• GIFT OR SELL A PORTION OF YOUR HOME TO A CHILD OR RELATIVE, REDUCING YOUR TAXES AND AVOIDING SELLOFF BY HEIRS AT DEATH. For those who cannot qualify for refinance, have issues with reverse mortgages, or need funds, there are ways to reduce your property taxes and keep your property in the family. You can actually sell or transfer your backyard without a City subdivision or zoning process. In most neighborhoods, you are allowed to have two homes on your property. State law allows you to divide the ownership of any home type on the property: guest homes, duplexes, etc. Banks will finance construction renovation for two separate owners. By reducing the land area in your name, your taxes go down and are shared with another owner on the property. Finally, creating space on your property for subsequent generations will preserve and even increase the number of families who have called, and will call, East Austin home for decades.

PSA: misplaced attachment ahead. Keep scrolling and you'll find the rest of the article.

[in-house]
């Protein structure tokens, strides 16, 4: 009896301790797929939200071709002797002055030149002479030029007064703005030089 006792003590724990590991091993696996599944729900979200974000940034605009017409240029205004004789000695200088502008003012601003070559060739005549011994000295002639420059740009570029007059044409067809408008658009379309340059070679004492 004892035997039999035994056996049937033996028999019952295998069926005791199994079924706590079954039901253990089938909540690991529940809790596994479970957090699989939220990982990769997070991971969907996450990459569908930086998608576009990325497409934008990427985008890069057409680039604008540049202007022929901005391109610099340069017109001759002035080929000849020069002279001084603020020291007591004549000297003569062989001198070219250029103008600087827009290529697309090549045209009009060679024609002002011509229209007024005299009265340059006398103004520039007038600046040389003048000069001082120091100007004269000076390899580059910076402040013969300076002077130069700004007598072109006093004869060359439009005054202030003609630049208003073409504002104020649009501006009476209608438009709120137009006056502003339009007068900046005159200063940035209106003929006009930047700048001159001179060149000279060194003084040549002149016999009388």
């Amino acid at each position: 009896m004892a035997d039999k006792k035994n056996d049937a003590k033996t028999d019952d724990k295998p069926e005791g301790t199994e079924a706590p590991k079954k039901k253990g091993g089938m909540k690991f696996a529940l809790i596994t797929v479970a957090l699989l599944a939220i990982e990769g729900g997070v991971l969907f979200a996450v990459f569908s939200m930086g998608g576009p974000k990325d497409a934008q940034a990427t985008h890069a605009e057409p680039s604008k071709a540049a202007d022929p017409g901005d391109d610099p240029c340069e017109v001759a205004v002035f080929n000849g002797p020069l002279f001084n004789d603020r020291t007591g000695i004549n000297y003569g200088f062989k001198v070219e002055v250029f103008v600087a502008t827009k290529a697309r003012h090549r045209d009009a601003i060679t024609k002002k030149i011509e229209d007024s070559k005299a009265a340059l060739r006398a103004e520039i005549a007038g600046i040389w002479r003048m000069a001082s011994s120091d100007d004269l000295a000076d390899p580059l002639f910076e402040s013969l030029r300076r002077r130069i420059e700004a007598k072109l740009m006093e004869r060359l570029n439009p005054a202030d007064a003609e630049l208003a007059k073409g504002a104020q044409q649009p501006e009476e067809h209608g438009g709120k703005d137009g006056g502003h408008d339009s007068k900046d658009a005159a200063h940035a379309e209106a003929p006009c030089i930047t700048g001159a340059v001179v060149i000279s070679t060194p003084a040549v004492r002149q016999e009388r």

• STAY IN THE NEIGHBORHOOD MORE AND SIGNIFICANTLY LOWER YOUR TRANSPORT COSTS. Because we live in a centrally located neighborhood with a wealth of small businesses, two cars per family, and maybe even one, are no longer necessary. Staying in the neighborhood for your daily needs by walking, taking the bus, car2go, Uber or Lyft, and carshares is much more feasible with these options available. Saving up to $500 - $1000/mo. on car payments, gas, insurance, maintenance, parking, and tickets can be a great way to offset increasing housing costs or property taxes, while contributing to your community's local economy.